Widespread national civil protests occurred for several weeks following a disputed election in October 2019. Protestors burned electoral offices in multiple regions across Bolivia, and armed groups targeted politicians’ homes and vandalized police offices in La Paz and El Alto, causing panic in many neighborhoods. In response, people blocked the streets and buildings with heavy objects to protect stores and houses. Drinking water supplies to some parts of El Alto and La Paz, the second- and third-largest cities in Bolivia, were temporarily unavailable. Schools and workplaces in La Paz closed for public safety. Barricades blocked roads that lead to El Alto International airport (LPB). Because of blockades from various protests surrounding La Paz, some goods were also not able to enter. Food supplies were unavailable for a short period, leading to rationing of some foodstuffs in El Alto and La Paz. 

 

Since the resignation of the former president in November, the swearing-in of a transitional president two days later, the annulment by the legislature of the elections, and the scheduling of new elections for mid-2020, the situation around Bolivia has largely normalized. However, political tensions remain high, a situation likely to continue throughout 2020. Review OSAC’s report, Surviving a Protest.

 

Post-specific Concerns 

 

Environmental Hazards 

 

Bolivia is highly vulnerable to a number of natural hazards, including droughts, fires, earthquakes, floods, and landslides. Fires and floods present particular challenges, especially due to deforestation and land degradation. Landslides are more common in areas built on unstable ground, including landfill sites. In May 2019, a landslide occurred in the centrally located San Jorge area of La Paz following heavy rains. Principal roads closed and 46 homes collapsed completely; another 18 suffered damage. 

 

In August and September 2019, major forest fires burned across the Chiquitania area of Santa Cruz, in Cochabamba, and elsewhere. Before heavy rains extinguished them, over 5 million hectares of farm and forest burned. In addition to the devastation of homes, animals, and forests, the resulting smoke and ash affected several major cities.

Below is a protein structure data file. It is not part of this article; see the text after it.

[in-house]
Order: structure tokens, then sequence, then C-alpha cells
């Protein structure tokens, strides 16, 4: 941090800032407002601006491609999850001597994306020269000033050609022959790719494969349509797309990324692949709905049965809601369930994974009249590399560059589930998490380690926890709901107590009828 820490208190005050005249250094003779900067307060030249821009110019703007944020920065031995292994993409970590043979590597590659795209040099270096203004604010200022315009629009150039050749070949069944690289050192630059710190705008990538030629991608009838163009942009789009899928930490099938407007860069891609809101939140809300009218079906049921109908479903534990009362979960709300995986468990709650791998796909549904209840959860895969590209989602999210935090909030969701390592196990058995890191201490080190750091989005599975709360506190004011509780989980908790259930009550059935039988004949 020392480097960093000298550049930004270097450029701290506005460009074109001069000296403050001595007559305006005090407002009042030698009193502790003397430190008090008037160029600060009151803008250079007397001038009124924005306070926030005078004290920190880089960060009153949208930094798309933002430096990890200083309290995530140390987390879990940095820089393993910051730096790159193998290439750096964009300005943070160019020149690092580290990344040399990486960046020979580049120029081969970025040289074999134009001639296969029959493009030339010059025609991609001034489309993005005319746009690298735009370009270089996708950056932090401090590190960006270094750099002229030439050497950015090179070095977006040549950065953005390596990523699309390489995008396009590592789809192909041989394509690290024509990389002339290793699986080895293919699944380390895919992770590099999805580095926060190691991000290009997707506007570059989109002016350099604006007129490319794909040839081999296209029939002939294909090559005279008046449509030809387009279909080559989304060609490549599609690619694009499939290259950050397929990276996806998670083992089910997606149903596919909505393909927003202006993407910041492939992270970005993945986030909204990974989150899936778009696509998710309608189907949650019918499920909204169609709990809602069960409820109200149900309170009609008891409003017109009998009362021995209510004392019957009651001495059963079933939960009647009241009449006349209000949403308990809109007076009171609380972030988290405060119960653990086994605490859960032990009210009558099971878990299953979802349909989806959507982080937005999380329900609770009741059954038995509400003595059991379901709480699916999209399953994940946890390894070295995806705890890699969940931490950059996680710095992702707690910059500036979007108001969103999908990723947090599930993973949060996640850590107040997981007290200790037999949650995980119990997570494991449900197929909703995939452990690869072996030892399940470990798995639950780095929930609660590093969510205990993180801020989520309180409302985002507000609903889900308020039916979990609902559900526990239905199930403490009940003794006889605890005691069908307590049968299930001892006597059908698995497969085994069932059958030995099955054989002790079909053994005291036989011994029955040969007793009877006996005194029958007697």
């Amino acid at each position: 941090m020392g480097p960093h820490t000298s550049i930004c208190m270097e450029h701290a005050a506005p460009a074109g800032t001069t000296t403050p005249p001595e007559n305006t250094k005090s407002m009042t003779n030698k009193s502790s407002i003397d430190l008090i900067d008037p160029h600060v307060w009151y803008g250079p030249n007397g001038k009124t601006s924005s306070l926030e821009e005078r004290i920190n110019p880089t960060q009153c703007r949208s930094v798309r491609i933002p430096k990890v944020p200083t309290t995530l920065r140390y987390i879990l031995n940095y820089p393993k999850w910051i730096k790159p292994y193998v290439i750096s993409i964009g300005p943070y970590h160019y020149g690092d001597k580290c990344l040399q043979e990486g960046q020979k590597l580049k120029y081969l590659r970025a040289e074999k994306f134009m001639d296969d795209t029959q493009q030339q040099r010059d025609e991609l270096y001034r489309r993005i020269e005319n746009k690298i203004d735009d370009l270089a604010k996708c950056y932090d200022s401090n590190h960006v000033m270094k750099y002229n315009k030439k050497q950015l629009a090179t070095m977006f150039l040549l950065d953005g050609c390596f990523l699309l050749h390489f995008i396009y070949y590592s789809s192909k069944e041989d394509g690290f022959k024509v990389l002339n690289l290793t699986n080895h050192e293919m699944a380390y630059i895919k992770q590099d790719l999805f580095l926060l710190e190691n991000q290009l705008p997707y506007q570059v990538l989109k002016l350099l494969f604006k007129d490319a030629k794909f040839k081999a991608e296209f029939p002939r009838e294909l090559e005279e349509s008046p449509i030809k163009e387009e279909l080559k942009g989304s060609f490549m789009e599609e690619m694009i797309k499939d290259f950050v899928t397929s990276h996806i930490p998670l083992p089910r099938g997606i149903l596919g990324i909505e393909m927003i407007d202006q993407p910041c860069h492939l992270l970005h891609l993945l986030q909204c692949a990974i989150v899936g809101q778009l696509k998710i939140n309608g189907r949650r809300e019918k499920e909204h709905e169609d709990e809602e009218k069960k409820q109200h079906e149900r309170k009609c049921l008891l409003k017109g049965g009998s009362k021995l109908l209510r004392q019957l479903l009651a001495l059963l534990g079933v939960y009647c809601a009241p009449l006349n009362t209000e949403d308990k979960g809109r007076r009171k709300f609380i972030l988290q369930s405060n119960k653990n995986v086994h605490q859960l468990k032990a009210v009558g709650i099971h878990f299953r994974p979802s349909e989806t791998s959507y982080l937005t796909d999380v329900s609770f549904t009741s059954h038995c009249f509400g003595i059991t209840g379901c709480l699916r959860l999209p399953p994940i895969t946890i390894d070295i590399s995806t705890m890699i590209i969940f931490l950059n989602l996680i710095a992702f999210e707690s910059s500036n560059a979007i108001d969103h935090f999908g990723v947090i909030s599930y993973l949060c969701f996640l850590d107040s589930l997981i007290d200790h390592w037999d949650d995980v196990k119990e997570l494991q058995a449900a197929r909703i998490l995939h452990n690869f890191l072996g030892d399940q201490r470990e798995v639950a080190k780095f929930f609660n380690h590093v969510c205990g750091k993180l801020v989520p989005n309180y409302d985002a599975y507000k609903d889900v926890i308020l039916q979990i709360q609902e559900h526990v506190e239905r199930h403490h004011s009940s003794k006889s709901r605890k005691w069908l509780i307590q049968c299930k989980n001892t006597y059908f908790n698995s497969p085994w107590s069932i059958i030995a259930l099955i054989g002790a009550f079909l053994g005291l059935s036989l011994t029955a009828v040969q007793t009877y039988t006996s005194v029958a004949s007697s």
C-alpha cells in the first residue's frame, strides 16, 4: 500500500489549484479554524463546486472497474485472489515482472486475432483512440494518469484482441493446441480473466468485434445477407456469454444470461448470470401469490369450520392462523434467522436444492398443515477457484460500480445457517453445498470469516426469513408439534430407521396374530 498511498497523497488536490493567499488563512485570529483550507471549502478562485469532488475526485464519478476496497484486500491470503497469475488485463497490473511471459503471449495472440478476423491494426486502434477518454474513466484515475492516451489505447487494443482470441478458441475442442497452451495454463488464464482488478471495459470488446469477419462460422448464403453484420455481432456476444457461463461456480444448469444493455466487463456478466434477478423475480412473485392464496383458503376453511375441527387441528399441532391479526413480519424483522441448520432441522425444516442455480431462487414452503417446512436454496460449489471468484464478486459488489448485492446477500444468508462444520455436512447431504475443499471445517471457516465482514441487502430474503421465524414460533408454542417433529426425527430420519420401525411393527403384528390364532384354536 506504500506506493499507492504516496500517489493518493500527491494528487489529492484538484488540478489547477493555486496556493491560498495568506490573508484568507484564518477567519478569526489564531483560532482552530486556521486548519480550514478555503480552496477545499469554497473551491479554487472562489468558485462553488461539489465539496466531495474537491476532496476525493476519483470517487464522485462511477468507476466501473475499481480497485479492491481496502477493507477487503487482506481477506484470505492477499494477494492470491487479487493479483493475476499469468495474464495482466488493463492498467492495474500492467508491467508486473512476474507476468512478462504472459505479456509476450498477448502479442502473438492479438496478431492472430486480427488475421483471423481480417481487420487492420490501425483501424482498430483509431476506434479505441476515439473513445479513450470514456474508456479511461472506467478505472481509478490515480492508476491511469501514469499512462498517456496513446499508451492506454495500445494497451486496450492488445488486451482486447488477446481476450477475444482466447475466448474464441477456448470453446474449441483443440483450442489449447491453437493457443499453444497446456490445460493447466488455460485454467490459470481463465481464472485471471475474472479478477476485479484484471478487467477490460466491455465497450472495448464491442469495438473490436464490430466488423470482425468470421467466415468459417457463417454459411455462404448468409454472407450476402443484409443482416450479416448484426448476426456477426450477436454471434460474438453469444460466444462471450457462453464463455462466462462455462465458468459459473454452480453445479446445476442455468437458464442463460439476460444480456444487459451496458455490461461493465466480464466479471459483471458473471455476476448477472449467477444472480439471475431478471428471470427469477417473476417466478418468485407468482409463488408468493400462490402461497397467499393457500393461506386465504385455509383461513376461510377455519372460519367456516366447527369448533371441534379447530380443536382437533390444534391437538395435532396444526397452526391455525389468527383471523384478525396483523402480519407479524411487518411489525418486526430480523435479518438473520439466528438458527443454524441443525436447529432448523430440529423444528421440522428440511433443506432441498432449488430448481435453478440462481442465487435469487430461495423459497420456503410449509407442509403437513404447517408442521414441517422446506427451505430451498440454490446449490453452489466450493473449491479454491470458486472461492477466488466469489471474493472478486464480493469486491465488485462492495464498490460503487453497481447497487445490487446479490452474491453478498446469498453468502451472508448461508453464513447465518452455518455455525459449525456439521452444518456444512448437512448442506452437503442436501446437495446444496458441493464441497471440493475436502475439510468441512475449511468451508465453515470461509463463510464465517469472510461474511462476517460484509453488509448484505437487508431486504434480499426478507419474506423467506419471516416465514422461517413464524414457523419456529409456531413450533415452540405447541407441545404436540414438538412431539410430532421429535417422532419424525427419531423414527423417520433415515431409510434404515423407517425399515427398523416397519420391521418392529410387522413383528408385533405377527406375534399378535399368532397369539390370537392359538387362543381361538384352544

Earthquakes are a concern. In May 2018, 6.8-magnitude earthquake struck the area southeast of Tarija, and in March 2019, a 6.5-magnitude earthquake struck near the city of Cochabamba.  

 

Low-lying areas in Beni, Pando, Tarija, Potosi, Santa Cruz, and Cochabamba experience annual flooding, especially during the rainy season (December-March).

 

Maintain an emergency supply of food/water and establish an emergency plan.  

 

Privacy Concerns 

 

Very strict privacy laws govern the release of personal information; however, widespread corruption and poor record keeping present vulnerabilities to privacy. 

 

Personal Identity Concerns  

 

Bolivia is a multi-ethnic society, with surveys indicating that about half of Bolivians self-identify as part of an indigenous group, primarily Aymara and Quechua. The afro-Bolivian population (about 1%) is concentrated in the Yungas region. In early 2020, there were initial indications of increased xenophobia against people of Asian descent due to worries about the coronavirus.   

 

The Bolivian constitution prohibits discrimination based on sexual orientation and gender identity. There are no legal restrictions on same-sex sexual relations or the organization of LGBTI events. Review the State Department’s webpage on security for LGBTI+ travelers.

 

Few buildings and streets are accessible by wheelchair. Sidewalks and ramps are often in disrepair. The La Paz Teleferico (an aerial cable car) and the PumaKatari La Paz Bus are the only public transportation systems in the country adapted for wheelchairs. Review the State Department’s webpage on security for travelers with disabilities.

 

Review OSAC’s report, Freedom to Practice, and the State Department’s webpage on security for faith-based travelers.

 

Drug-related Crimes 

 

Bolivia is a producer of coca leaf, and a source/transit country for cocaine shipment primarily to markets in Latin America and Europe. The major agricultural areas of coca leaf cultivation are the Chapare and Yungas regions. Government coca-eradication efforts can result in violent producer reactions. Review U.S. Embassy Consular messages prior to traveling to the Chapare and Yungas regions.